Coviello, D., & Persico, N. (2015). An economic analysis of black-white disparities in the New York police Department’s stop-and-frisk programa. Journal of Legal Studies, 44(2), 315-360.

Published on 10/01/2020

We introduce a model to explore the identification of two distinct sources of bias in the New York Police Department’s stop-and-frisk program: the police officer making the stop decisions and the police chief allocating personnel across precincts. We analyze 10 years of data from the stop-and-frisk program in light of this theoretical framework. We find that white pedestrians are slightly less likely than African American pedestrians to be arrested conditional on being stopped. We interpret this finding as evidence that the officers making the stops are on average not biased against African Americans relative to whites, because the latter are stopped despite being a less productive stop for a police officer. We find suggestive evidence of police bias in the decision to frisk. Further research is needed.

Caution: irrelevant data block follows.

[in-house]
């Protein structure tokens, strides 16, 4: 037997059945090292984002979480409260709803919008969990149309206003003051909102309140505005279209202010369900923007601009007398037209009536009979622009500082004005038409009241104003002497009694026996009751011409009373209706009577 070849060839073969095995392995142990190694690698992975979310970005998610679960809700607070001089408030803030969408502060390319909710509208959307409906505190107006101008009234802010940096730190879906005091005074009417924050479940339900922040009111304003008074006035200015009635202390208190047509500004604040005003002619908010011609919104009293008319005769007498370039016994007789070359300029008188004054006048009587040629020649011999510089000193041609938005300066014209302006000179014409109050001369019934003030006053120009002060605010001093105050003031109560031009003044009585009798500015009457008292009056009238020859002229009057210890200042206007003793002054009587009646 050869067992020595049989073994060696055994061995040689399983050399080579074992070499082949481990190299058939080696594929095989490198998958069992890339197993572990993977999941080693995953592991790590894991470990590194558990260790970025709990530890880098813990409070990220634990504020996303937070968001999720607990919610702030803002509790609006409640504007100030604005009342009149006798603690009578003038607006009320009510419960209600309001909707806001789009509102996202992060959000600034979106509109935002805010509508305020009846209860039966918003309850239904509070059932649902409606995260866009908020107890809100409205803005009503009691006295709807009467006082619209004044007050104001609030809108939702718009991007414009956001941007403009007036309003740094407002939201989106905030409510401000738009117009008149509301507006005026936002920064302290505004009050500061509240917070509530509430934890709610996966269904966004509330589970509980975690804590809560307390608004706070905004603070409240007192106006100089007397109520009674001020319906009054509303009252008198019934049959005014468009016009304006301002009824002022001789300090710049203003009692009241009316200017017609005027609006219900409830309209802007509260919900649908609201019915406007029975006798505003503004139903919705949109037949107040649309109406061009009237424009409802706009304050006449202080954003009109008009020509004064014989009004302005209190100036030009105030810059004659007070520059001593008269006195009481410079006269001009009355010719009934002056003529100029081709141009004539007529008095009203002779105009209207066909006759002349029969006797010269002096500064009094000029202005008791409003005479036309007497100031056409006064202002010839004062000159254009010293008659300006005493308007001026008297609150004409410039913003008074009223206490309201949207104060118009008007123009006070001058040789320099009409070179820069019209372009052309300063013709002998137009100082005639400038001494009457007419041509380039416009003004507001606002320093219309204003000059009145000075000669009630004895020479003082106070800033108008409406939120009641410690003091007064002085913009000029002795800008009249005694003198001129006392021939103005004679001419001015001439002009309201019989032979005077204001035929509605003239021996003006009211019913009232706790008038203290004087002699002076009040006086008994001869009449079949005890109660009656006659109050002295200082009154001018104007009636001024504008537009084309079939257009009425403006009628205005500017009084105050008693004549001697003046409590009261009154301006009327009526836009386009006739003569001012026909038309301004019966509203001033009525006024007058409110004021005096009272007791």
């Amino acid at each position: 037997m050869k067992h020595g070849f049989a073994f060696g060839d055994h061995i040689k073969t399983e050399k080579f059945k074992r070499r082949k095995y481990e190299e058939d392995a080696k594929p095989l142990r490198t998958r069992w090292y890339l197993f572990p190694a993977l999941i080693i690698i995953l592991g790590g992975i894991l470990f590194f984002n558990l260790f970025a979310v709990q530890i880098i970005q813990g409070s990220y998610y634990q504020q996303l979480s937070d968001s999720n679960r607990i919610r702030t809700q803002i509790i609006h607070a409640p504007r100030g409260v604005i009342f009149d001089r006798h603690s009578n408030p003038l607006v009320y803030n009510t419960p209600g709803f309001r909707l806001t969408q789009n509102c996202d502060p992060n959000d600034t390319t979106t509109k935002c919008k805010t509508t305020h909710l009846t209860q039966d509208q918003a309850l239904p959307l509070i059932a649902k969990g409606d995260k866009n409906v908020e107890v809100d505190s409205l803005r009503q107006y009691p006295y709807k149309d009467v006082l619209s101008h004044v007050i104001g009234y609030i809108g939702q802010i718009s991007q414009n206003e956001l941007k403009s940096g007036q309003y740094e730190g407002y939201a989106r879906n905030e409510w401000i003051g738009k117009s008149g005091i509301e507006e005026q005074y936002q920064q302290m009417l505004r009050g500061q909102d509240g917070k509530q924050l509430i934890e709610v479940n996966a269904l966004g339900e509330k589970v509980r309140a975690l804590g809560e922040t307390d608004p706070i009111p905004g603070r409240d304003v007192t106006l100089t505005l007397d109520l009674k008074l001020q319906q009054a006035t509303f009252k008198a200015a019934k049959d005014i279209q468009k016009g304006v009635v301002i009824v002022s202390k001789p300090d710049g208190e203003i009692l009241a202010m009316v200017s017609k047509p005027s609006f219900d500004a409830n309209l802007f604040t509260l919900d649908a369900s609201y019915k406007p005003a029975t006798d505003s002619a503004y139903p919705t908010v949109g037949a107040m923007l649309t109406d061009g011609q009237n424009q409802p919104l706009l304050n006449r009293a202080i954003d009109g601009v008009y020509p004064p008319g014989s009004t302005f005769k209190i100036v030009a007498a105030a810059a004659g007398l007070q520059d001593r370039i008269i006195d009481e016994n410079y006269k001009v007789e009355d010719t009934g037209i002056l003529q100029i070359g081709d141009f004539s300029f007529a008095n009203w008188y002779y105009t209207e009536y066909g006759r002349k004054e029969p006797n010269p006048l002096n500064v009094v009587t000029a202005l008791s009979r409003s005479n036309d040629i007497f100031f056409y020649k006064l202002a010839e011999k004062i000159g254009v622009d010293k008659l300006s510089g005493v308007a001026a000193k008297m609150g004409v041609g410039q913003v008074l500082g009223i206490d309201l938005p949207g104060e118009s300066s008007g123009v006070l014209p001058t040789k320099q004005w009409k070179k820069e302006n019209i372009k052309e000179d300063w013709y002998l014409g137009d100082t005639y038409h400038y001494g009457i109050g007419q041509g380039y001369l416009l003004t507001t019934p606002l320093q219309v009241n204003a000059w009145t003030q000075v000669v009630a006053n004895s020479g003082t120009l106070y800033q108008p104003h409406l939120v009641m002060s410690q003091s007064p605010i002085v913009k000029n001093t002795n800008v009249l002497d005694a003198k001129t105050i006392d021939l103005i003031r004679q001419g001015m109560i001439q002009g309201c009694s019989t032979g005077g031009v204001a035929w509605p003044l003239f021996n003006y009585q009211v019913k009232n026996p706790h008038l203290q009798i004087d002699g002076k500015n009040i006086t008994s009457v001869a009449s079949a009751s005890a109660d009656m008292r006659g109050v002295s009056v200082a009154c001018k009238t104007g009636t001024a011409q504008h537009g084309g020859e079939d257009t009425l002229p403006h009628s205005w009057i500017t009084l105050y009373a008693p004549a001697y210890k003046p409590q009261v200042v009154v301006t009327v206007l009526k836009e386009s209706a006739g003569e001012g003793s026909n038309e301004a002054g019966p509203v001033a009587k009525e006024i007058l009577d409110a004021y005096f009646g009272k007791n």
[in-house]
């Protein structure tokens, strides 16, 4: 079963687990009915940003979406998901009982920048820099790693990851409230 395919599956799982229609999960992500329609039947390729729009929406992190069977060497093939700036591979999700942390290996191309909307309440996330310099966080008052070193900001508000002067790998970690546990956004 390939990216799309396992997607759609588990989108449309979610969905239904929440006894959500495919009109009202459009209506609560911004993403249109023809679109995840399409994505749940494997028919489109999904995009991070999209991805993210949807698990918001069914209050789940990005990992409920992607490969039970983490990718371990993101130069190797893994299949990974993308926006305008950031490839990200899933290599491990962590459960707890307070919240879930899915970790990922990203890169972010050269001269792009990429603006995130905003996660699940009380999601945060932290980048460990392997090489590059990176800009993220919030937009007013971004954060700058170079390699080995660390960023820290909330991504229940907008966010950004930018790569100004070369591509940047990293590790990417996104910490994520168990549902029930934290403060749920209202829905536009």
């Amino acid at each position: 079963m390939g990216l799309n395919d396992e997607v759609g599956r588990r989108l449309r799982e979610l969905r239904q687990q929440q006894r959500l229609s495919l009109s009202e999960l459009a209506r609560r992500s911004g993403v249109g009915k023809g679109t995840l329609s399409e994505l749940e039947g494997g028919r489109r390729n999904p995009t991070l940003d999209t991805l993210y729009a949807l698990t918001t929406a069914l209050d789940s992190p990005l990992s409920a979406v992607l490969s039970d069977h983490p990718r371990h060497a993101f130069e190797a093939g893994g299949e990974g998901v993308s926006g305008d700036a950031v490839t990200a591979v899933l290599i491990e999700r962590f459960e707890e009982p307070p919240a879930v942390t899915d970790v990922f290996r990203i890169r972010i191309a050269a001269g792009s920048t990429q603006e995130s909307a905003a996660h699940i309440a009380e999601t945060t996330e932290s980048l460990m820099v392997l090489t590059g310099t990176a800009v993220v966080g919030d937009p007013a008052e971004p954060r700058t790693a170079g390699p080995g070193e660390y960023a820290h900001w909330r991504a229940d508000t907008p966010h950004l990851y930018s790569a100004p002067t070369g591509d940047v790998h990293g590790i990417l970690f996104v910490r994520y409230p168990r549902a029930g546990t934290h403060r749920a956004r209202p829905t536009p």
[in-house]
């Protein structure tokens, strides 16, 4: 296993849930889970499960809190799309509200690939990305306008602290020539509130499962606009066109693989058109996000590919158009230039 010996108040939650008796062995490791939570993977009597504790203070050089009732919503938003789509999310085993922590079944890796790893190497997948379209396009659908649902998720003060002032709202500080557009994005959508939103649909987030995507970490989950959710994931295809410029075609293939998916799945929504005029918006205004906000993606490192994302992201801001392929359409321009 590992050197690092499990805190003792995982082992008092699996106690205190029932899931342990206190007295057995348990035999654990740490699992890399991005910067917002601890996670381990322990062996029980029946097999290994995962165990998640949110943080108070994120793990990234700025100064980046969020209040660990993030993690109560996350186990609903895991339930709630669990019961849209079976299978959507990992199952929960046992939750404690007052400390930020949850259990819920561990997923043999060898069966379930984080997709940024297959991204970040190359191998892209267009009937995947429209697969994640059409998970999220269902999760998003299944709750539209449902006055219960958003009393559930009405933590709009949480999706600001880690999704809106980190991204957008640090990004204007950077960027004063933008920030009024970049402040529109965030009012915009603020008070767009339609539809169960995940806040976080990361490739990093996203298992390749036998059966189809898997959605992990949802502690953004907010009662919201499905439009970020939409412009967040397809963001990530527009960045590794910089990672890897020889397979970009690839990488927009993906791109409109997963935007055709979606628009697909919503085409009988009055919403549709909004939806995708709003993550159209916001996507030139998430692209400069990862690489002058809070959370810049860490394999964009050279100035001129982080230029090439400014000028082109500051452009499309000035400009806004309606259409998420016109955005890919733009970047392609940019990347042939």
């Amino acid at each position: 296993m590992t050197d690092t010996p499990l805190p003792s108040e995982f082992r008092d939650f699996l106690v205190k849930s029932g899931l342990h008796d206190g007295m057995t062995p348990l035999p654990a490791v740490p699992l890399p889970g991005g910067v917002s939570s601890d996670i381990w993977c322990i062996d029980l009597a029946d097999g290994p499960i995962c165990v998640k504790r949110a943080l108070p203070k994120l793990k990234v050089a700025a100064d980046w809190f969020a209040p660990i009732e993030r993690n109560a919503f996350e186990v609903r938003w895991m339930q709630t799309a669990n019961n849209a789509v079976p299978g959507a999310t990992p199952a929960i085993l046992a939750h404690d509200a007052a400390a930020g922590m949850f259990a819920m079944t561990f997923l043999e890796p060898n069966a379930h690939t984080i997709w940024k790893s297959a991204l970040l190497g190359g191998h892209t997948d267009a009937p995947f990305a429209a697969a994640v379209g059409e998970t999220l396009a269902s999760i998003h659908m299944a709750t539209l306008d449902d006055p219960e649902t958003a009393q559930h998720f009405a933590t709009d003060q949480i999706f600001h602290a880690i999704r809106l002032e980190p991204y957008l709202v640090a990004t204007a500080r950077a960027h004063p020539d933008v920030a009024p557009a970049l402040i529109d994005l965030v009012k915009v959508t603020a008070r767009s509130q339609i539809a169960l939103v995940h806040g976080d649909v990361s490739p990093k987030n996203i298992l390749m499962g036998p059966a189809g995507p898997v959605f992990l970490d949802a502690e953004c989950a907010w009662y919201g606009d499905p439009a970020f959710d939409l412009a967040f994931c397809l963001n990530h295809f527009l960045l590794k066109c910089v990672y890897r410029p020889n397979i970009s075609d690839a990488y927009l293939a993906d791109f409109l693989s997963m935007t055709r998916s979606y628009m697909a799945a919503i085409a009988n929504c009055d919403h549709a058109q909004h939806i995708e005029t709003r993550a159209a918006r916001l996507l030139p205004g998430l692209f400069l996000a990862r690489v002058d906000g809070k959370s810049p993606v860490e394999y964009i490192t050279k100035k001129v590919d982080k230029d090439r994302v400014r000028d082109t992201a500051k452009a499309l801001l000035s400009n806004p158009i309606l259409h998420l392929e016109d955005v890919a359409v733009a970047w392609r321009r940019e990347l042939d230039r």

Constantinou, A. G. (2016). “Demystifying” the police: a participant observation study of police stops (and searches). International journal of comparative and applied criminal justice, 40(1), 79-99.

Read previous

Deuchar, R. (2010). ‘It’s Just Pure Harassment... As If It’s a Crime to Walk in the Street’: Anti-social Behaviour, Youth Justice and Citizenship — The Reality for Young Men in the East End of Glasgow. Youth Justice, 10(3), 258-274. doi:10.1177/1473225410381686

Read next